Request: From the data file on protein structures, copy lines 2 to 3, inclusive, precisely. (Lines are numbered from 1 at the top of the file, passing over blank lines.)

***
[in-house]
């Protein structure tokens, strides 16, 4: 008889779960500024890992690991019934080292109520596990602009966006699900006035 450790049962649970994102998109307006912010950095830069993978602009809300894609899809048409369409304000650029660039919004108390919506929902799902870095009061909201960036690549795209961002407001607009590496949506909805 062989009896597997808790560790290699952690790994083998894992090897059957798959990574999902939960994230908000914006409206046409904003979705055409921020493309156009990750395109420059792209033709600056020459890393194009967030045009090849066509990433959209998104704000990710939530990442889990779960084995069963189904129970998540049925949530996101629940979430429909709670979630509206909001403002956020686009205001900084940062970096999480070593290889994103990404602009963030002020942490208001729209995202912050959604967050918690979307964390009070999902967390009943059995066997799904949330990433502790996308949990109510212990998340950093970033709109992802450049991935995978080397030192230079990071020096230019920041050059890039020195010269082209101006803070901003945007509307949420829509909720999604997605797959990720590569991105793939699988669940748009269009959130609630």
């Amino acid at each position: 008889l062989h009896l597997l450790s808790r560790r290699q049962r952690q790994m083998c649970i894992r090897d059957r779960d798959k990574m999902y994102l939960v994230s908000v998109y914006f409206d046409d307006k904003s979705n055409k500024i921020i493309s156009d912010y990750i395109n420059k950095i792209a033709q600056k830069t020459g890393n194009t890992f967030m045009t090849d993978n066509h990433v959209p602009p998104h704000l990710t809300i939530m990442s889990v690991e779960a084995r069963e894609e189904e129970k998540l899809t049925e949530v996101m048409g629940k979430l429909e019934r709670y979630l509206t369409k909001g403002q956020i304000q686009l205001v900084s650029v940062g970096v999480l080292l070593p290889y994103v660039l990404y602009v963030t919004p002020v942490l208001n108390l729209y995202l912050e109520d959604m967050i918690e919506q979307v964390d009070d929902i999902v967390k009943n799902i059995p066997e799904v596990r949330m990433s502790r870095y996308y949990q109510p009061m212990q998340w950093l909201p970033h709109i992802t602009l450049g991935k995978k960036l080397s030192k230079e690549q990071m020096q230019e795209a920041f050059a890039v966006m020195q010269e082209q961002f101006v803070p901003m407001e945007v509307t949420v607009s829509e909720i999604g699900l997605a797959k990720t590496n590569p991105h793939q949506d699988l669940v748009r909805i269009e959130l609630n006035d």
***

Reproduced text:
């Protein structure tokens, strides 16, 4: 008889779960500024890992690991019934080292109520596990602009966006699900006035 450790049962649970994102998109307006912010950095830069993978602009809300894609899809048409369409304000650029660039919004108390919506929902799902870095009061909201960036690549795209961002407001607009590496949506909805 062989009896597997808790560790290699952690790994083998894992090897059957798959990574999902939960994230908000914006409206046409904003979705055409921020493309156009990750395109420059792209033709600056020459890393194009967030045009090849066509990433959209998104704000990710939530990442889990779960084995069963189904129970998540049925949530996101629940979430429909709670979630509206909001403002956020686009205001900084940062970096999480070593290889994103990404602009963030002020942490208001729209995202912050959604967050918690979307964390009070999902967390009943059995066997799904949330990433502790996308949990109510212990998340950093970033709109992802450049991935995978080397030192230079990071020096230019920041050059890039020195010269082209101006803070901003945007509307949420829509909720999604997605797959990720590569991105793939699988669940748009269009959130609630």
């Amino acid at each position: 008889l062989h009896l597997l450790s808790r560790r290699q049962r952690q790994m083998c649970i894992r090897d059957r779960d798959k990574m999902y994102l939960v994230s908000v998109y914006f409206d046409d307006k904003s979705n055409k500024i921020i493309s156009d912010y990750i395109n420059k950095i792209a033709q600056k830069t020459g890393n194009t890992f967030m045009t090849d993978n066509h990433v959209p602009p998104h704000l990710t809300i939530m990442s889990v690991e779960a084995r069963e894609e189904e129970k998540l899809t049925e949530v996101m048409g629940k979430l429909e019934r709670y979630l509206t369409k909001g403002q956020i304000q686009l205001v900084s650029v940062g970096v999480l080292l070593p290889y994103v660039l990404y602009v963030t919004p002020v942490l208001n108390l729209y995202l912050e109520d959604m967050i918690e919506q979307v964390d009070d929902i999902v967390k009943n799902i059995p066997e799904v596990r949330m990433s502790r870095y996308y949990q109510p009061m212990q998340w950093l909201p970033h709109i992802t602009l450049g991935k995978k960036l080397s030192k230079e690549q990071m020096q230019e795209a920041f050059a890039v966006m020195q010269e082209q961002f101006v803070p901003m407001e945007v509307t949420v607009s829509e909720i999604g699900l997605a797959k990720t590496n590569p991105h793939q949506d699988l669940v748009r909805i269009e959130l609630n006035d």